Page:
Since the beginning of the conflict in Northern Ireland, the treatment of paramilitary prisoners, and in particular the question as to whether and to what extent their political motivation has been recognised by the prison authorities, has been a defining issue for all of the protagonists. Prisoners have asserted their political status through a variety of resistance strategies over the course of the conflict. At different periods over the past thirty years, Ministers and prison managers have acquiesced, denied and re-framed the prisoners’ assertion of political status in their attempts to manage paramilitary prisoners. In the wake of the Good Friday Agreement in 1998, the British and Irish governments, together with the range of pro-agreement parties, agreed to release most of the prisoners by the year 2000. This thesis examines that history of resistance, management and release.
John Whyte (1991:viii) has asserted that in relation to its size, Northern Ireland is the most heavily researched area on earth. Despite the centrality of prisons to the conflict however, they have generated comparatively little scholarly work over the past thirty years.
A number of book chapters have been written from critical sociological and human rights perspectives highlighting the hypocrisy of the States attempts at criminalising politically motivated prisoners and the impact upon their families (eg. Hillyard 1978, Rolston & Tomlinson 1986, 1988, Tomlinson 1995). More recently an MSc thesis completed by a former Probation Officer at the Maze, based largely on interviews with Loyalist prisoners in the early 1970s has been expanded and published as a book (Crawford 1979, 1999). Two psychological articles were also published in the 1980s (Lyons & Harbinson 1986, Curran 1988) which included some analysis of paramilitary prisoners. Within the field of anthropology, there has been one book and one academic article written on the dirty protest and hungerstrike era (Feldman 1991, Aretxaga 1993). There has also been one history written of the hungerstrikes era (O’Malley 1990) and two sociological articles, one on the media coverage of the hungerstrikes (Mulcahy 1995) and one which analysed their political consequences (Smyth 1987).
The primary output on prison related matters has been that produced by journalists and biographical accounts by serving and former prisoners. Journalistic accounts of the dirty protest, hungerstrikes and their aftermath (Coogan 1980, Feehan 1983, Collins 1986, Clarke 1987, Beresford 1989) have varied from the excellent and well researched to the poorly written and partial. There has also been two journalistic texts on prison escapes in Ireland which included details of some of the escapes of the most recent period of conflict (Dunne 1988, MacUileagoid 1996). A number of other journalistic accounts have been written, which while primarily concerned with the broader political and historical context of the conflict, have offered useful insights into the prison history (Coogan 1995, Stevenson 1996, Taylor 1997,1999). Finally biographical accounts from serving and former Republican prisoners have offered a rich and detailed insiders' view of key prison events (Adams 1990, Campbell, McKeown and O’Hagan 1994, Sands 1998, Morrison 1999). While a number of former prisoners have undertaken research degrees since their release, an “official prison service history” is apparently in preparation and at least one long-serving Prison Service Governor has suggested that he is preparing a “biography” of the Maze, none of this work is yet published. There are also a plethora of political pamphlets, leaflets, poems, artifacts, some musical tapes and other primary sources which contain accounts of the prison experience, many of them produced by former and serving prisoners.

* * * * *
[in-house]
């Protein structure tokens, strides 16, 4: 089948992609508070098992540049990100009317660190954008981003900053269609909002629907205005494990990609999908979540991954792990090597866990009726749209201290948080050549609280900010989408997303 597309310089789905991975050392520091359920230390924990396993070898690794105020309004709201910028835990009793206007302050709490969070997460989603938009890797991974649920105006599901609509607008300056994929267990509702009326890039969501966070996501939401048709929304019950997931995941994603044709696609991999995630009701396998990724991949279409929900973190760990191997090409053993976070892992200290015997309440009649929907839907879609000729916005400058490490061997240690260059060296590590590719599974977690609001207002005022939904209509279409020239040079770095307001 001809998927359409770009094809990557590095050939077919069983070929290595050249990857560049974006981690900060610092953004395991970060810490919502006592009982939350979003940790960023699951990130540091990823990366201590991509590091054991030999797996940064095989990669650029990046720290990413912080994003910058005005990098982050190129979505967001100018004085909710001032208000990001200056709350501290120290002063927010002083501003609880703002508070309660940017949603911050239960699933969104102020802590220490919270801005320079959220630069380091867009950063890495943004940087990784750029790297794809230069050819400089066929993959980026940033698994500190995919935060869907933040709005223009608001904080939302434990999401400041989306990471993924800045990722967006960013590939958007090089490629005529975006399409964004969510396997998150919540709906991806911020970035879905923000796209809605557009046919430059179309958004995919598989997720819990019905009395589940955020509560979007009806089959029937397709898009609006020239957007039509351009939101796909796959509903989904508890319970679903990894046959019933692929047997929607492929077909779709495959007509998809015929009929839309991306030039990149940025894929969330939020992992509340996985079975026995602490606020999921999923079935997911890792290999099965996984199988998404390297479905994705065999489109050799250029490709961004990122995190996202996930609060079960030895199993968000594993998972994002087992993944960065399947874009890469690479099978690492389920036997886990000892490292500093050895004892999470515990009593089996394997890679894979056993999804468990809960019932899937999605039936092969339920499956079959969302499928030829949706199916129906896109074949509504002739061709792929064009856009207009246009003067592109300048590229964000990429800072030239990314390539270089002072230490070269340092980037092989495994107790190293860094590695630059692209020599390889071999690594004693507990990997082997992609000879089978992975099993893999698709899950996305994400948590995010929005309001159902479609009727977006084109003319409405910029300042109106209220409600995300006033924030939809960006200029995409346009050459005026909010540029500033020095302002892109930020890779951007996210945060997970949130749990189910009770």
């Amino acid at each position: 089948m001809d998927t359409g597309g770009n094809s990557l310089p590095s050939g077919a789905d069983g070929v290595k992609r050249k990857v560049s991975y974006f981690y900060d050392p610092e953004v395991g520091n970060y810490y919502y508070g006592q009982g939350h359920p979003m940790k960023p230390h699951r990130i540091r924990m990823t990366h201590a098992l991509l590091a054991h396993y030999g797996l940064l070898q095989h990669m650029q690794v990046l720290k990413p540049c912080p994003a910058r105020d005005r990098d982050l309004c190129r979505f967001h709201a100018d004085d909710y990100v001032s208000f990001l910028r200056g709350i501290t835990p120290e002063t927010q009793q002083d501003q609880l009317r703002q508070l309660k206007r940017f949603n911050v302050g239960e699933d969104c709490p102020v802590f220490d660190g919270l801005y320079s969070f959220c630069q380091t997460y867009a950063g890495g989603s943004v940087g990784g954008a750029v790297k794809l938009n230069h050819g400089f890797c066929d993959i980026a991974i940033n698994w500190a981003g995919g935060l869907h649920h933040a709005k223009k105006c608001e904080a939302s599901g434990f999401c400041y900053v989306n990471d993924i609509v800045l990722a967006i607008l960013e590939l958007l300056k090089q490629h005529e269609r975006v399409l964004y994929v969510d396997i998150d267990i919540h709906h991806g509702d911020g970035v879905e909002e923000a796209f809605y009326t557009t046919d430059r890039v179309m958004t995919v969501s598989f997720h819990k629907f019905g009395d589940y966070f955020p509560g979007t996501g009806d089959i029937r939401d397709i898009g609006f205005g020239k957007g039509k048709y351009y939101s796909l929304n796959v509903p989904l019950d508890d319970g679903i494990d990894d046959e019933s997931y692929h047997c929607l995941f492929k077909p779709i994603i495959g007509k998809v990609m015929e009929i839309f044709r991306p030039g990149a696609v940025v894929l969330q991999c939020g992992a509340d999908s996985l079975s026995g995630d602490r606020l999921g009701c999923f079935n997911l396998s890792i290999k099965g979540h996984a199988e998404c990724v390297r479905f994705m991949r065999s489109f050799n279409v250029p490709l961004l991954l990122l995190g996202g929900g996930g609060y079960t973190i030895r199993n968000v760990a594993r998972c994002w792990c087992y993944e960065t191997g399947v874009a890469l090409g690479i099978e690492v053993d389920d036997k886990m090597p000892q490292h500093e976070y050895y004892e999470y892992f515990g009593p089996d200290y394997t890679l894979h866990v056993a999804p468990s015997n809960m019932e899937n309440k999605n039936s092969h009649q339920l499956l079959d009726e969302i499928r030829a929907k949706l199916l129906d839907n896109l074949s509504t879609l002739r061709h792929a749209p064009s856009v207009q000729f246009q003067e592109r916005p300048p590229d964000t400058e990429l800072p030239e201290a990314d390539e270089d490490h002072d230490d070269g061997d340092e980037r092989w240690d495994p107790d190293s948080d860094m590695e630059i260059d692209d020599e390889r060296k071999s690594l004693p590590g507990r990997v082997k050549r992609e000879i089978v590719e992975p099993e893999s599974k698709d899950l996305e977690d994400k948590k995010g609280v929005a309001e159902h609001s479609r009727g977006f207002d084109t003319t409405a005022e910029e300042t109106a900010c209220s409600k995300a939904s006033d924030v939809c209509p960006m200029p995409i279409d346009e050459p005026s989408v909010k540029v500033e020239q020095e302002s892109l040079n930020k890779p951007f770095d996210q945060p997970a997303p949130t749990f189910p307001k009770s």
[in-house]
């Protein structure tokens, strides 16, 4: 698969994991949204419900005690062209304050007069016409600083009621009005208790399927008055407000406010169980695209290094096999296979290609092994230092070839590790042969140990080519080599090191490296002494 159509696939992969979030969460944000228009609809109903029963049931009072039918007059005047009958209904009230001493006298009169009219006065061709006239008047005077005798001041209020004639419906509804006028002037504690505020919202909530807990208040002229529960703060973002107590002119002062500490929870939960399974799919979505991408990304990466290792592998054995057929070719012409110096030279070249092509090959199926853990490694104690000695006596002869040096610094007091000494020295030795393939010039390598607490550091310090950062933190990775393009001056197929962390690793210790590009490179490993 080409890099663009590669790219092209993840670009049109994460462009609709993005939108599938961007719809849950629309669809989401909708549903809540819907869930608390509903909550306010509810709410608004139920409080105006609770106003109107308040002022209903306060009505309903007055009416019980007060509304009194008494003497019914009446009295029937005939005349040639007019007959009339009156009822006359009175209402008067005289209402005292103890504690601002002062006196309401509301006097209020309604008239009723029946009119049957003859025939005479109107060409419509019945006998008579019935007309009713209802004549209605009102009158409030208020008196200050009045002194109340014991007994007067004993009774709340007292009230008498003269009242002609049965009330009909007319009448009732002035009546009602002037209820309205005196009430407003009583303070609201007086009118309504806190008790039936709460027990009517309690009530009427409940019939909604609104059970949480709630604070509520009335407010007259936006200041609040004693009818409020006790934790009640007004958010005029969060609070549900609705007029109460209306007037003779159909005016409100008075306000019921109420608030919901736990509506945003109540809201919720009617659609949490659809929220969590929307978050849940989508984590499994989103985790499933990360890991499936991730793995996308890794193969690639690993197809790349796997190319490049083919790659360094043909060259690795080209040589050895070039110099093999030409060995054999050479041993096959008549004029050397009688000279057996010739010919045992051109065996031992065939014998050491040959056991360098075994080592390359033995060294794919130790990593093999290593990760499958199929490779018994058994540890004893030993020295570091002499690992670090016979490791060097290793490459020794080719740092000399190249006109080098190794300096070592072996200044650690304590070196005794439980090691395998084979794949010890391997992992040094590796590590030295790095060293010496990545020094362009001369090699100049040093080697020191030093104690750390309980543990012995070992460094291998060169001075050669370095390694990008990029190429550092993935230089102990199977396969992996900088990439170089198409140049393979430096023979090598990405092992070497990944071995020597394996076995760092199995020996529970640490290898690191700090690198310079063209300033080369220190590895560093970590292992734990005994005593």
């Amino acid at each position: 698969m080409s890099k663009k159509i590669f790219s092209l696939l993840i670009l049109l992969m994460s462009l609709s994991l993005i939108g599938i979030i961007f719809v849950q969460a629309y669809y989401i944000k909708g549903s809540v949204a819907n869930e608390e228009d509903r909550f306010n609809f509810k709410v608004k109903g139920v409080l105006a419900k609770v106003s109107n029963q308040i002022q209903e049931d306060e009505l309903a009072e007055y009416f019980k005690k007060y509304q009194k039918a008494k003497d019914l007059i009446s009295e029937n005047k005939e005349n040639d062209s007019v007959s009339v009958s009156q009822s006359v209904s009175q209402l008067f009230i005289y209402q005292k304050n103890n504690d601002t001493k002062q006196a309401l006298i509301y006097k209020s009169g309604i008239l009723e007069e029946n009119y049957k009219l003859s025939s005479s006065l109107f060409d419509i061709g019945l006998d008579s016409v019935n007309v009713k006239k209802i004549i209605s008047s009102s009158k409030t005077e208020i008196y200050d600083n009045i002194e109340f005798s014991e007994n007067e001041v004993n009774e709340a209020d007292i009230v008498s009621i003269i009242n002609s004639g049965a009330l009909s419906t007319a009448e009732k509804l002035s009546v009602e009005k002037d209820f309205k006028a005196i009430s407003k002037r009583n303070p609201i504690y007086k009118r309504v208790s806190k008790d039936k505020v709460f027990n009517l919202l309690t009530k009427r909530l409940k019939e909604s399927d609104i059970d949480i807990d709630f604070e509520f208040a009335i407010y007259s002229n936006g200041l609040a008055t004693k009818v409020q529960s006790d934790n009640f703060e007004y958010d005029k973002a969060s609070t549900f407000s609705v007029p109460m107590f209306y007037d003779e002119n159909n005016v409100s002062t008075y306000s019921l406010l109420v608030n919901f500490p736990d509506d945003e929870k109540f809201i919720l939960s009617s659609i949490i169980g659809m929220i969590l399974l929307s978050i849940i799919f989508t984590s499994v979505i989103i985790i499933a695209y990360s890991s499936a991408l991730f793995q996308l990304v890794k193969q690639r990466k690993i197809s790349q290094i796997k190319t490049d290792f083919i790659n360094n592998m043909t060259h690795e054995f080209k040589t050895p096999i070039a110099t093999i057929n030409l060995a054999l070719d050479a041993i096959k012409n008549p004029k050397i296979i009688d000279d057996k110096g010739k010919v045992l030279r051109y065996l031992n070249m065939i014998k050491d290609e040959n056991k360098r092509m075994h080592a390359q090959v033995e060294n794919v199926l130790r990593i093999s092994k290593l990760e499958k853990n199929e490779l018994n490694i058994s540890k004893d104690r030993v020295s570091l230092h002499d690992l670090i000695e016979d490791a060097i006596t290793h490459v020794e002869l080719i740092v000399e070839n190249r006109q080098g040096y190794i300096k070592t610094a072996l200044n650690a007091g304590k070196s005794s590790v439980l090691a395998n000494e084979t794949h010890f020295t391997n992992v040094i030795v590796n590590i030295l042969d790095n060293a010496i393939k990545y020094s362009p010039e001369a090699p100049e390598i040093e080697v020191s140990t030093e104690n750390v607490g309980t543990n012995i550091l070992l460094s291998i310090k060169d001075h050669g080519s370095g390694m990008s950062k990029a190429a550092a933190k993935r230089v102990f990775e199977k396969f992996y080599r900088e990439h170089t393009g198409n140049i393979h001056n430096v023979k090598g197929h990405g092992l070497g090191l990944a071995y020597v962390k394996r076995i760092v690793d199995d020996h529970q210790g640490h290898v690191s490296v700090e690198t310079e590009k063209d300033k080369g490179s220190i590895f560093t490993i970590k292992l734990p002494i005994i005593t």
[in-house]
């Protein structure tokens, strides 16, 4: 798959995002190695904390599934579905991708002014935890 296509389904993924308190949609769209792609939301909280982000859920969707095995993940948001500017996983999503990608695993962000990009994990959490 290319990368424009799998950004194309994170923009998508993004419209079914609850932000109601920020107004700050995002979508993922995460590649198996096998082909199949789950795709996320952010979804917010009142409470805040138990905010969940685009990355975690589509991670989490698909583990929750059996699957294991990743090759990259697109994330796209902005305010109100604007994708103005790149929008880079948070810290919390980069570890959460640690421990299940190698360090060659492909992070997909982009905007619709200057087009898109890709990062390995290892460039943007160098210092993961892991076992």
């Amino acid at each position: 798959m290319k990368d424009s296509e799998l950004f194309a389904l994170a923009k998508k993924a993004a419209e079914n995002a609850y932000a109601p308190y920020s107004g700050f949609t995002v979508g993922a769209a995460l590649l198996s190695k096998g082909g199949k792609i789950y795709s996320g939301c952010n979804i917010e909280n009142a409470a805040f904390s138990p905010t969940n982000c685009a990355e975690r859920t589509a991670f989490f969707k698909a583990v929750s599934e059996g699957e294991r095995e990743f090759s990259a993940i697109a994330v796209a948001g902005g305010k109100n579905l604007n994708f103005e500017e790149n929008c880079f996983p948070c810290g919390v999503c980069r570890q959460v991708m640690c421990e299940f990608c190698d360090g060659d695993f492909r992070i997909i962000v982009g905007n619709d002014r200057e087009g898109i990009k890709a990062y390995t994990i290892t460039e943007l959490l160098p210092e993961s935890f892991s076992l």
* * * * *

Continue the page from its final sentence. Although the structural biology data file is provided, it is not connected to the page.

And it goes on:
While informed by the above accounts, this thesis seeks to offer a unique and original analysis of developments in Northern Ireland prisons since 1969. It is a period which is rich in detail and it is not my intention to submit an exhaustive narrative of each and every event which occurred over that period1. Rather I have divided my analysis into three overlapping themes - prisoner resistance, prison management and prisoner release - in an attempt to draw out some of the salient theoretical and ideological insights which that history reflects. Such an analysis cannot lay claim to being the definitive or “true” story of paramilitary imprisonment in Northern Ireland. Rather it represents one attempt to understand and explain a complex series of interacting events, dynamics and relationships which I believe have significantly characterised the history of male paramilitary imprisonment over the past three decades.
It is important at this juncture to enter the caveat that this thesis is predominantly focused on male paramilitary imprisonment Some of the key histories of punishment and imprisonment have been rightly criticised for ignoring the experience and insight provided by considering female imprisonment (Howe 1994). My focus on male imprisonment in this thesis should not be interpreted as a lack of awareness of the significance of female political imprisonment. Rather, on the basis of my lack of access to female prisoners and my awareness that another PhD student had begun work on the specific question of female imprisonment in Northern Ireland, I agreed with my supervisor at an early stage to limit my study to male paramilitary imprisonment.
|Date of Award||2000|
- Queen's University Belfast
|Supervisor||John Morison (Supervisor) & Stephen Livingstone (Supervisor)|